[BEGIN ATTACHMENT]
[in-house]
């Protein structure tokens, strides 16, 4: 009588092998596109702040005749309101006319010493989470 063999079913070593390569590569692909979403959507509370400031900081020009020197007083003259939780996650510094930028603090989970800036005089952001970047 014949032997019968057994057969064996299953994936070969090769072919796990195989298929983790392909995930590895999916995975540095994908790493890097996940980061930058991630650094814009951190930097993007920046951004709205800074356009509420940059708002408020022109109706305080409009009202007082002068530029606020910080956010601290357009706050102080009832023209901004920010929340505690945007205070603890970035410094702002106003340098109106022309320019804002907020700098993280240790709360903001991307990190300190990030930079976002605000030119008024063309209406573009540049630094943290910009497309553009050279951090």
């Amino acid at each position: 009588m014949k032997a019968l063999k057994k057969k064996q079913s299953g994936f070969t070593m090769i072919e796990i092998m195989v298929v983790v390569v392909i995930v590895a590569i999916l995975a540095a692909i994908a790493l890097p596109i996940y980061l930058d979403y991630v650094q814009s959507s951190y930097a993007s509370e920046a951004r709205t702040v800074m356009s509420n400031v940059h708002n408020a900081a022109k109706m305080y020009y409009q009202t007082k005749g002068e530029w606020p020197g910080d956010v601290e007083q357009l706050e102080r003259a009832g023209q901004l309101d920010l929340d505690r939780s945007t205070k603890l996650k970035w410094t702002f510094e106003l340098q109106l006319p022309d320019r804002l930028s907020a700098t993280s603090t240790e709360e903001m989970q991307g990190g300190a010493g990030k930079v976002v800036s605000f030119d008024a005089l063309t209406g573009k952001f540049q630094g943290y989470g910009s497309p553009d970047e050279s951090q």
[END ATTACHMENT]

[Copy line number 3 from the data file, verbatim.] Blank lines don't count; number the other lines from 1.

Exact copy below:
């Amino acid at each position: 009588m014949k032997a019968l063999k057994k057969k064996q079913s299953g994936f070969t070593m090769i072919e796990i092998m195989v298929v983790v390569v392909i995930v590895a590569i999916l995975a540095a692909i994908a790493l890097p596109i996940y980061l930058d979403y991630v650094q814009s959507s951190y930097a993007s509370e920046a951004r709205t702040v800074m356009s509420n400031v940059h708002n408020a900081a022109k109706m305080y020009y409009q009202t007082k005749g002068e530029w606020p020197g910080d956010v601290e007083q357009l706050e102080r003259a009832g023209q901004l309101d920010l929340d505690r939780s945007t205070k603890l996650k970035w410094t702002f510094e106003l340098q109106l006319p022309d320019r804002l930028s907020a700098t993280s603090t240790e709360e903001m989970q991307g990190g300190a010493g990030k930079v976002v800036s605000f030119d008024a005089l063309t209406g573009k952001f540049q630094g943290y989470g910009s497309p553009d970047e050279s951090q």